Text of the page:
Thirty-seven women entered the program, and only three dropped off after three days, which contrasted with another training group of IAPF’s — 189 males started it; only three completed training. The discipline the women displayed every day of training, and since, also is seen in their diet. They all are vegans — a commitment to themselves and to the terms of Akashinga.
Having experienced his conservation awakening in Zimbabwe, it’s rather fitting that another “first” for Mander happened in this landlocked southern African country. An abandoned trophy hunting area where 8,000 elephants were killed in the last 16 years, covering 858,261 acres in the Lower Zambezi, became the responsibility of the first Akashinga team which trained and deployed in 2017.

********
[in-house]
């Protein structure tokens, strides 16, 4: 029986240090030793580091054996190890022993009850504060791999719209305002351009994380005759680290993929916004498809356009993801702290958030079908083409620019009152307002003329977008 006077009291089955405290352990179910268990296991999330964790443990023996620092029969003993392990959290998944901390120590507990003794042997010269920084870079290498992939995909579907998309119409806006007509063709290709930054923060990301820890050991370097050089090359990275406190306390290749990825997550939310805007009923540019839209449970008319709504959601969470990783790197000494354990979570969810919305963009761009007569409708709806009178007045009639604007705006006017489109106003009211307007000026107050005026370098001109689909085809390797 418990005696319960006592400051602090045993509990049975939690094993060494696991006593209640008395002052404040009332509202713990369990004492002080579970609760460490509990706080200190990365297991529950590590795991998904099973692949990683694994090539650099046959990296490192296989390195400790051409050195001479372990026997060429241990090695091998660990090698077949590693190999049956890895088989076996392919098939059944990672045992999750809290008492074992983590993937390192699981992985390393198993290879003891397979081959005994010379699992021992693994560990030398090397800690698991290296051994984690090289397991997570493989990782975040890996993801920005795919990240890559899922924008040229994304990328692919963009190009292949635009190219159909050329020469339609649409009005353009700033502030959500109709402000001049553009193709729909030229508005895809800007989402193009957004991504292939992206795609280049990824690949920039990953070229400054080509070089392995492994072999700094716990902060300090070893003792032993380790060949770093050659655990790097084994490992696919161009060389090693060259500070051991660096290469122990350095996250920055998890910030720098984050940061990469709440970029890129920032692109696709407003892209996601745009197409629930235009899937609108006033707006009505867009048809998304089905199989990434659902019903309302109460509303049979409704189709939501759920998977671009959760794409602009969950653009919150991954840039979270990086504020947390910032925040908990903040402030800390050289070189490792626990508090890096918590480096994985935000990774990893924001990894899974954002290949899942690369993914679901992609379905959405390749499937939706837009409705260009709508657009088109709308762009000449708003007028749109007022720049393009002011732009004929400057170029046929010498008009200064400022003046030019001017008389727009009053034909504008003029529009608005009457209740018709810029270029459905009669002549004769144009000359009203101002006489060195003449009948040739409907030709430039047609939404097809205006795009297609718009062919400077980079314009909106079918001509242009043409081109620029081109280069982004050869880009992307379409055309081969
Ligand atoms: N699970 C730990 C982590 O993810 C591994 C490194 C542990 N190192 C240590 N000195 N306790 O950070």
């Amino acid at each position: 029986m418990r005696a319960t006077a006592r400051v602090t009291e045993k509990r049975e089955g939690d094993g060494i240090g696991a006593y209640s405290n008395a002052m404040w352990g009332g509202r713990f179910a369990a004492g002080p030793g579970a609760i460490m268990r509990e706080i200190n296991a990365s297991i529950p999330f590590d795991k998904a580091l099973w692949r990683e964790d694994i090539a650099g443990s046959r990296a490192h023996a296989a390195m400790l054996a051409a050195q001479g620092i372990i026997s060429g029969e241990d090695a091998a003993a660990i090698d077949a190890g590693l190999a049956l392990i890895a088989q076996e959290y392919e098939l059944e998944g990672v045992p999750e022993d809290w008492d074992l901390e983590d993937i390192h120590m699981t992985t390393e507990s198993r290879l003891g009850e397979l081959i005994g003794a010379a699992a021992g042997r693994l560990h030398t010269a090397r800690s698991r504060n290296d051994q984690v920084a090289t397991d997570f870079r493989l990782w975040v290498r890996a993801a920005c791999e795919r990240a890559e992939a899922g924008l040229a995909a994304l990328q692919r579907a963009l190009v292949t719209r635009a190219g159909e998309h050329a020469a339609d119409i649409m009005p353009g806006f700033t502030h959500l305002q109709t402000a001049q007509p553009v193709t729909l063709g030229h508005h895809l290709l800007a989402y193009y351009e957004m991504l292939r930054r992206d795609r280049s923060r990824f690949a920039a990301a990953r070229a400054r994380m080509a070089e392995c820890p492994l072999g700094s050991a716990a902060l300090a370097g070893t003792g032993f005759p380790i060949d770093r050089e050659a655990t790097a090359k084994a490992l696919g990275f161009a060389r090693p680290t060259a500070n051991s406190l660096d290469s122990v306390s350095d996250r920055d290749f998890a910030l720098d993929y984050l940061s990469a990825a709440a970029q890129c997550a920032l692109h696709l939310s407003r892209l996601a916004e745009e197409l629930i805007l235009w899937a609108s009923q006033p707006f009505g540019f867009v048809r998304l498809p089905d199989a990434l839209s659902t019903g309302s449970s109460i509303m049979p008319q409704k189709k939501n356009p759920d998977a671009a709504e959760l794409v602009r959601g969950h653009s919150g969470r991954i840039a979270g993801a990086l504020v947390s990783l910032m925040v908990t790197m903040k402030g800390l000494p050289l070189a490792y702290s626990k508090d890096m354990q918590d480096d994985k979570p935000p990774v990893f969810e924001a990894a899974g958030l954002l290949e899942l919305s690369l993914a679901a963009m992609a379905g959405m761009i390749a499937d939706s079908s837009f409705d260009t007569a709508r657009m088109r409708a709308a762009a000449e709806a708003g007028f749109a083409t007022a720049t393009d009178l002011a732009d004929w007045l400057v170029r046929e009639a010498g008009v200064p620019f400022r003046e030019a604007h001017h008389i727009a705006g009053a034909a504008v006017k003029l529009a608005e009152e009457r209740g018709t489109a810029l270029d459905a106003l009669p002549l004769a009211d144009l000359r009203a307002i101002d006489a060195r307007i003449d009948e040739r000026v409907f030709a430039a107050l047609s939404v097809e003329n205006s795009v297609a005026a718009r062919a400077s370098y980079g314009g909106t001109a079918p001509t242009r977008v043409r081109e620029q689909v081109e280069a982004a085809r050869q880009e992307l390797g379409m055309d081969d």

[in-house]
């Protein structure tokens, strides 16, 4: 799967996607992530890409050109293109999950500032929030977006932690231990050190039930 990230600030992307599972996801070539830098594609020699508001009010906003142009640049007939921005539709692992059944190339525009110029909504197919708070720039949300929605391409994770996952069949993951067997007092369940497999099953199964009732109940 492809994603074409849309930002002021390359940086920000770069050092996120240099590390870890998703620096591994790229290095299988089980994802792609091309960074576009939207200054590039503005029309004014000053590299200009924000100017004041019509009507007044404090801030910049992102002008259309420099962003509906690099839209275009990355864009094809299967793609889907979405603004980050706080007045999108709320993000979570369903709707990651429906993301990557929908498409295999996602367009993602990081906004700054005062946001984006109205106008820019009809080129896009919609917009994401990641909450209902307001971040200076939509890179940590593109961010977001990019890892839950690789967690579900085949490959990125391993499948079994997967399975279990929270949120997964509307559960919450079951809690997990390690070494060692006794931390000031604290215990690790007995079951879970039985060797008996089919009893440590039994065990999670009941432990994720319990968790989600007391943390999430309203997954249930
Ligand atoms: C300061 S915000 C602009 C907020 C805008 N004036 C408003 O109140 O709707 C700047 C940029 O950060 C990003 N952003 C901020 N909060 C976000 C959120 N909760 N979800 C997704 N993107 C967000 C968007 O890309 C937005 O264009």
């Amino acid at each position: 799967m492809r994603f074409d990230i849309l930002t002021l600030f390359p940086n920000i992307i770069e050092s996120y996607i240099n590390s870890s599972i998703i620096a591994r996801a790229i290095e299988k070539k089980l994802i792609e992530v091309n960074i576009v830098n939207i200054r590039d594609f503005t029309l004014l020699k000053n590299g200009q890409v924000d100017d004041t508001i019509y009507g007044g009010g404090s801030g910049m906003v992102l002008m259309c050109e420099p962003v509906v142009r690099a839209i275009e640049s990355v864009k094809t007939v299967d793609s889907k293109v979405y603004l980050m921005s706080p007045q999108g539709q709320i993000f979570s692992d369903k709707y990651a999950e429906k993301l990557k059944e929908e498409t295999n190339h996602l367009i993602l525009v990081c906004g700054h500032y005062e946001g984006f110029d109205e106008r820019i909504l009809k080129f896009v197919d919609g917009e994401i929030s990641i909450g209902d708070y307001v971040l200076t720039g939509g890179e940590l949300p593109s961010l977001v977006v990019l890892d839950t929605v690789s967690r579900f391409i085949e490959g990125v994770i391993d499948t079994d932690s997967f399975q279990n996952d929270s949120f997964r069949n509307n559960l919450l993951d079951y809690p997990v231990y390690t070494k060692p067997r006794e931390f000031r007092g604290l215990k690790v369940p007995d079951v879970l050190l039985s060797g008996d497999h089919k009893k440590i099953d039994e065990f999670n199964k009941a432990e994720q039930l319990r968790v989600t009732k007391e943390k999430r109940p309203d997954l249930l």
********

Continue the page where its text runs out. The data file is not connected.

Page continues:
For Mander’s imperative to “find a way to get community involved,” Akashinga fit the bill. “From what we’ve seen, women do not seem corruptible.” That’s of note in Zimbabwe where the corruption level is viewed as extremely high, aided by the reign of Robert Mugabe who held the vice on power and corruption over the country for nearly four decades. He exited in 2017, along with his wife, a purported illegal ivory dealer.
There were hopes for improvement in the welfare of the people and the country’s rich wildlife — including antelope, buffalo, elephant, giraffe, leopard, lion, rhino, serval and zebras. As a show of her support for the women and their role in Zimbabwe’s rebuilding, Tariro Mnangagwa, the youngest daughter of the new president, Emmerson Mnangagwa, joined Akashinga in December 2017.